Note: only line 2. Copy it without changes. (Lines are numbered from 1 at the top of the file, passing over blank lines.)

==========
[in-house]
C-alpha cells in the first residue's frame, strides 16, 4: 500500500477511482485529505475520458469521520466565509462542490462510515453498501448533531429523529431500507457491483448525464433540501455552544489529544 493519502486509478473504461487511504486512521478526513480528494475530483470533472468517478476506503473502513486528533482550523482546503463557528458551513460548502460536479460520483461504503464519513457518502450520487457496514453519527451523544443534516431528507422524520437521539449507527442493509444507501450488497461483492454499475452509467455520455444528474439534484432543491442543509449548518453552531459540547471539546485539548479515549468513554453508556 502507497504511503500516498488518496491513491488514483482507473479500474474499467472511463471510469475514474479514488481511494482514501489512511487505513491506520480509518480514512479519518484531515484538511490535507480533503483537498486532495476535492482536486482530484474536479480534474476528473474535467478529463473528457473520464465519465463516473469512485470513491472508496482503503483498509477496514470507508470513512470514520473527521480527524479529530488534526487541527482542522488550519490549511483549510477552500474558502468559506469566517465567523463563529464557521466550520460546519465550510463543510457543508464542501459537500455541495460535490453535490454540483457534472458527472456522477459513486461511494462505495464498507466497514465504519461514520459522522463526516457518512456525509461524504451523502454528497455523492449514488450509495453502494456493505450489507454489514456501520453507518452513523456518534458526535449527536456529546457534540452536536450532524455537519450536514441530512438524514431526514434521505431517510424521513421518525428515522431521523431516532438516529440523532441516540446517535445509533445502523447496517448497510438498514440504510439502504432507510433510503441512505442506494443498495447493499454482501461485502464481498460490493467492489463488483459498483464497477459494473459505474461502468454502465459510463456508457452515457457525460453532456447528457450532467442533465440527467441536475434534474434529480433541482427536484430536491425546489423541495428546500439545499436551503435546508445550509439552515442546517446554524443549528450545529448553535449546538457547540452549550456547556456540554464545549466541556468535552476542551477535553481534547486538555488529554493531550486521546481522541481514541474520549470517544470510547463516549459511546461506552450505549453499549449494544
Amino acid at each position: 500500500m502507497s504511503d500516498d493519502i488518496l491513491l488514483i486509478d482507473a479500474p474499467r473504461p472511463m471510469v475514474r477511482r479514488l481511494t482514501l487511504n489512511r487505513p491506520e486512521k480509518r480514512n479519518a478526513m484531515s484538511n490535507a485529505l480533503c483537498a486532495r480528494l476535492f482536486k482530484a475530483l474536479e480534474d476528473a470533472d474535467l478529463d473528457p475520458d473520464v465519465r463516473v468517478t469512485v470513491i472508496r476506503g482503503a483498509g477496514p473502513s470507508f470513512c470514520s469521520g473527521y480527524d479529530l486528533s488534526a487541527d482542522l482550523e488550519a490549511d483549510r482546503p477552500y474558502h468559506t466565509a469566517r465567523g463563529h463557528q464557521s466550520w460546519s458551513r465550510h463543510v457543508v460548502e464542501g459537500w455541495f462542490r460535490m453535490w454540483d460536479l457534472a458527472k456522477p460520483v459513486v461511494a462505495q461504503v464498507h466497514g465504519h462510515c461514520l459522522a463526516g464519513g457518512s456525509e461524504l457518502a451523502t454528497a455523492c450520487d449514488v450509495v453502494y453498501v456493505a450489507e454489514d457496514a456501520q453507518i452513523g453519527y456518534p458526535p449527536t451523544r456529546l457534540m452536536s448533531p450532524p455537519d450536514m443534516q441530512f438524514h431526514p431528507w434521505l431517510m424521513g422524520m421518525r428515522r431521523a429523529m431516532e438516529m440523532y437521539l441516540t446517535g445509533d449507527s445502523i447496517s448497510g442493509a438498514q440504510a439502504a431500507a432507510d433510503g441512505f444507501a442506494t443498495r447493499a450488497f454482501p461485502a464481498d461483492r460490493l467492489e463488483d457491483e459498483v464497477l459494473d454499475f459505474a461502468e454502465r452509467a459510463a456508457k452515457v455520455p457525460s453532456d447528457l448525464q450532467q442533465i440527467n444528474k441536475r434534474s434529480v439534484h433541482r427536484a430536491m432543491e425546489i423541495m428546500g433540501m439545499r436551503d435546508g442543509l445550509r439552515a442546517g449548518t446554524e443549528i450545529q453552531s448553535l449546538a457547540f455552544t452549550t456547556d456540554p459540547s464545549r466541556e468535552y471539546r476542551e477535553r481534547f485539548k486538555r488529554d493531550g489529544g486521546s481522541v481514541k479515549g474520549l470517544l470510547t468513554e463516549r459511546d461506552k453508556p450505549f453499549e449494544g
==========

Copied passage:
C-alpha cells in the first residue's frame, strides 16, 4: 500500500477511482485529505475520458469521520466565509462542490462510515453498501448533531429523529431500507457491483448525464433540501455552544489529544 493519502486509478473504461487511504486512521478526513480528494475530483470533472468517478476506503473502513486528533482550523482546503463557528458551513460548502460536479460520483461504503464519513457518502450520487457496514453519527451523544443534516431528507422524520437521539449507527442493509444507501450488497461483492454499475452509467455520455444528474439534484432543491442543509449548518453552531459540547471539546485539548479515549468513554453508556 502507497504511503500516498488518496491513491488514483482507473479500474474499467472511463471510469475514474479514488481511494482514501489512511487505513491506520480509518480514512479519518484531515484538511490535507480533503483537498486532495476535492482536486482530484474536479480534474476528473474535467478529463473528457473520464465519465463516473469512485470513491472508496482503503483498509477496514470507508470513512470514520473527521480527524479529530488534526487541527482542522488550519490549511483549510477552500474558502468559506469566517465567523463563529464557521466550520460546519465550510463543510457543508464542501459537500455541495460535490453535490454540483457534472458527472456522477459513486461511494462505495464498507466497514465504519461514520459522522463526516457518512456525509461524504451523502454528497455523492449514488450509495453502494456493505450489507454489514456501520453507518452513523456518534458526535449527536456529546457534540452536536450532524455537519450536514441530512438524514431526514434521505431517510424521513421518525428515522431521523431516532438516529440523532441516540446517535445509533445502523447496517448497510438498514440504510439502504432507510433510503441512505442506494443498495447493499454482501461485502464481498460490493467492489463488483459498483464497477459494473459505474461502468454502465459510463456508457452515457457525460453532456447528457450532467442533465440527467441536475434534474434529480433541482427536484430536491425546489423541495428546500439545499436551503435546508445550509439552515442546517446554524443549528450545529448553535449546538457547540452549550456547556456540554464545549466541556468535552476542551477535553481534547486538555488529554493531550486521546481522541481514541474520549470517544470510547463516549459511546461506552450505549453499549449494544